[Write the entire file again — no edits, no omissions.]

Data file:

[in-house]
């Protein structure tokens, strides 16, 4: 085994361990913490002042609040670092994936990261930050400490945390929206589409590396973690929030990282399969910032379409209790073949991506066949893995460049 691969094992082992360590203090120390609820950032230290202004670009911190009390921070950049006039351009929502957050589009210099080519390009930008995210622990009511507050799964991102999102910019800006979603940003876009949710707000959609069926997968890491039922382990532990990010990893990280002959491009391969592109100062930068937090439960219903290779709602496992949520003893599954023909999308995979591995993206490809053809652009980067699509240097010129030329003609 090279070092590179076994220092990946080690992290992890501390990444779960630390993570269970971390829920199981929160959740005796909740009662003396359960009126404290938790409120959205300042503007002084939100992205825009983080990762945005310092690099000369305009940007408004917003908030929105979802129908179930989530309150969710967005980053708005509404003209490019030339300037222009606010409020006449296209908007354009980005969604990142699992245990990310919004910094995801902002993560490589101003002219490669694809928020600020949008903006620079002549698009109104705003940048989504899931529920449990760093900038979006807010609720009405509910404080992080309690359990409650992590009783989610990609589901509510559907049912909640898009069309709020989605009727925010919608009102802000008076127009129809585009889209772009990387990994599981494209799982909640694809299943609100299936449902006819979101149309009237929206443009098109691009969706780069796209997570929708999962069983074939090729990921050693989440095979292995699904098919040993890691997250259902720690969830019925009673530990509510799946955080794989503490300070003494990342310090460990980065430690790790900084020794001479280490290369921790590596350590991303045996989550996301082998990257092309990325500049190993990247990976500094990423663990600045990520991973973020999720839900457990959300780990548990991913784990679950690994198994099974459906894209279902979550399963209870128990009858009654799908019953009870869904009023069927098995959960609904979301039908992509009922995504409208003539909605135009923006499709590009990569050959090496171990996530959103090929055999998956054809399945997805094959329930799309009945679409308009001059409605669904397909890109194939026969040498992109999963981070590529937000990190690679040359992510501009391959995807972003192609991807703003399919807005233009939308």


[in-house]
């Protein structure tokens, strides 16, 4: 085994361990913490002042609040670092994936990261930050400490945390929206589409590396973690929030990282399969910032379409209790073949991506066949893995460049 691969094992082992360590203090120390609820950032230290202004670009911190009390921070950049006039351009929502957050589009210099080519390009930008995210622990009511507050799964991102999102910019800006979603940003876009949710707000959609069926997968890491039922382990532990990010990893990280002959491009391969592109100062930068937090439960219903290779709602496992949520003893599954023909999308995979591995993206490809053809652009980067699509240097010129030329003609 090279070092590179076994220092990946080690992290992890501390990444779960630390993570269970971390829920199981929160959740005796909740009662003396359960009126404290938790409120959205300042503007002084939100992205825009983080990762945005310092690099000369305009940007408004917003908030929105979802129908179930989530309150969710967005980053708005509404003209490019030339300037222009606010409020006449296209908007354009980005969604990142699992245990990310919004910094995801902002993560490589101003002219490669694809928020600020949008903006620079002549698009109104705003940048989504899931529920449990760093900038979006807010609720009405509910404080992080309690359990409650992590009783989610990609589901509510559907049912909640898009069309709020989605009727925010919608009102802000008076127009129809585009889209772009990387990994599981494209799982909640694809299943609100299936449902006819979101149309009237929206443009098109691009969706780069796209997570929708999962069983074939090729990921050693989440095979292995699904098919040993890691997250259902720690969830019925009673530990509510799946955080794989503490300070003494990342310090460990980065430690790790900084020794001479280490290369921790590596350590991303045996989550996301082998990257092309990325500049190993990247990976500094990423663990600045990520991973973020999720839900457990959300780990548990991913784990679950690994198994099974459906894209279902979550399963209870128990009858009654799908019953009870869904009023069927098995959960609904979301039908992509009922995504409208003539909605135009923006499709590009990569050959090496171990996530959103090929055999998956054809399945997805094959329930799309009945679409308009001059409605669904397909890109194939026969040498992109999963981070590529937000990190690679040359992510501009391959995807972003192609991807703003399919807005233009939308």